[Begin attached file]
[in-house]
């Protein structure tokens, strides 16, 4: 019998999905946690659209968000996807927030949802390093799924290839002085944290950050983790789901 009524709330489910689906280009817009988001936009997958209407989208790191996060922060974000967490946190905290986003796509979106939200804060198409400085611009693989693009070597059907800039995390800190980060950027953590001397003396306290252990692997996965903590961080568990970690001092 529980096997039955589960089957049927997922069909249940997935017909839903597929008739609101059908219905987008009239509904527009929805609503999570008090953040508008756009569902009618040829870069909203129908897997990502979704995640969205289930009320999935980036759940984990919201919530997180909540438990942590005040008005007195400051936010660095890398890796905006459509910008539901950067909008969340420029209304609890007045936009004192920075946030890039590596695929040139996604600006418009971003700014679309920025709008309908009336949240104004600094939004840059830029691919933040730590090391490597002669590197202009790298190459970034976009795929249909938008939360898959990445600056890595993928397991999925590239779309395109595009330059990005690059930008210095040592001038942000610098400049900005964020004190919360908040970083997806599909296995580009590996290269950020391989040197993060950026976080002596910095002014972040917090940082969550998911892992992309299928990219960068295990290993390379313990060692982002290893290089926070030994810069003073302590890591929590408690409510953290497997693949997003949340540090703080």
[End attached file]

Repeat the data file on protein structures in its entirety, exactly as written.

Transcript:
[in-house]
């Protein structure tokens, strides 16, 4: 019998999905946690659209968000996807927030949802390093799924290839002085944290950050983790789901 009524709330489910689906280009817009988001936009997958209407989208790191996060922060974000967490946190905290986003796509979106939200804060198409400085611009693989693009070597059907800039995390800190980060950027953590001397003396306290252990692997996965903590961080568990970690001092 529980096997039955589960089957049927997922069909249940997935017909839903597929008739609101059908219905987008009239509904527009929805609503999570008090953040508008756009569902009618040829870069909203129908897997990502979704995640969205289930009320999935980036759940984990919201919530997180909540438990942590005040008005007195400051936010660095890398890796905006459509910008539901950067909008969340420029209304609890007045936009004192920075946030890039590596695929040139996604600006418009971003700014679309920025709008309908009336949240104004600094939004840059830029691919933040730590090391490597002669590197202009790298190459970034976009795929249909938008939360898959990445600056890595993928397991999925590239779309395109595009330059990005690059930008210095040592001038942000610098400049900005964020004190919360908040970083997806599909296995580009590996290269950020391989040197993060950026976080002596910095002014972040917090940082969550998911892992992309299928990219960068295990290993390379313990060692982002290893290089926070030994810069003073302590890591929590408690409510953290497997693949997003949340540090703080």